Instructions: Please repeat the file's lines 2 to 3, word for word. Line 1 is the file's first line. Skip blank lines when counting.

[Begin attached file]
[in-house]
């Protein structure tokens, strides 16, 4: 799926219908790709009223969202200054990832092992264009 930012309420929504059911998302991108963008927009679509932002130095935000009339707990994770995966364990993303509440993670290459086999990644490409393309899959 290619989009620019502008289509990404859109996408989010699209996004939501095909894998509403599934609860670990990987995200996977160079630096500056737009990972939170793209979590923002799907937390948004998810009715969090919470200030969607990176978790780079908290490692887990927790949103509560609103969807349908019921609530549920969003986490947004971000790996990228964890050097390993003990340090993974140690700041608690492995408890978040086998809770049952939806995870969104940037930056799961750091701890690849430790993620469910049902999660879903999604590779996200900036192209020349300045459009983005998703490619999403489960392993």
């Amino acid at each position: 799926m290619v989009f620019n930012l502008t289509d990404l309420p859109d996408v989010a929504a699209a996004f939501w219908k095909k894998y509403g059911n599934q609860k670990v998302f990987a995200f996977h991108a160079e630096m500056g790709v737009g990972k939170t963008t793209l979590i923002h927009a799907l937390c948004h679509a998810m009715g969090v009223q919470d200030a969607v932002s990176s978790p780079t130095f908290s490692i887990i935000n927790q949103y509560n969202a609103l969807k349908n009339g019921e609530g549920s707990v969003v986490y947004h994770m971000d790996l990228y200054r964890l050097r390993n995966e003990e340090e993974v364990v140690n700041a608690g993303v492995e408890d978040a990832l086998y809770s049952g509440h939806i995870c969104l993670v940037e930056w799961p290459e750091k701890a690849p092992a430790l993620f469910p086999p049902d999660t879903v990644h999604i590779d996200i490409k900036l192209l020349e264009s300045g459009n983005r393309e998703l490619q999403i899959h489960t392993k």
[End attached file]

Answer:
């Protein structure tokens, strides 16, 4: 799926219908790709009223969202200054990832092992264009 930012309420929504059911998302991108963008927009679509932002130095935000009339707990994770995966364990993303509440993670290459086999990644490409393309899959 290619989009620019502008289509990404859109996408989010699209996004939501095909894998509403599934609860670990990987995200996977160079630096500056737009990972939170793209979590923002799907937390948004998810009715969090919470200030969607990176978790780079908290490692887990927790949103509560609103969807349908019921609530549920969003986490947004971000790996990228964890050097390993003990340090993974140690700041608690492995408890978040086998809770049952939806995870969104940037930056799961750091701890690849430790993620469910049902999660879903999604590779996200900036192209020349300045459009983005998703490619999403489960392993």
């Amino acid at each position: 799926m290619v989009f620019n930012l502008t289509d990404l309420p859109d996408v989010a929504a699209a996004f939501w219908k095909k894998y509403g059911n599934q609860k670990v998302f990987a995200f996977h991108a160079e630096m500056g790709v737009g990972k939170t963008t793209l979590i923002h927009a799907l937390c948004h679509a998810m009715g969090v009223q919470d200030a969607v932002s990176s978790p780079t130095f908290s490692i887990i935000n927790q949103y509560n969202a609103l969807k349908n009339g019921e609530g549920s707990v969003v986490y947004h994770m971000d790996l990228y200054r964890l050097r390993n995966e003990e340090e993974v364990v140690n700041a608690g993303v492995e408890d978040a990832l086998y809770s049952g509440h939806i995870c969104l993670v940037e930056w799961p290459e750091k701890a690849p092992a430790l993620f469910p086999p049902d999660t879903v990644h999604i590779d996200i490409k900036l192209l020349e264009s300045g459009n983005r393309e998703l490619q999403i899959h489960t392993k």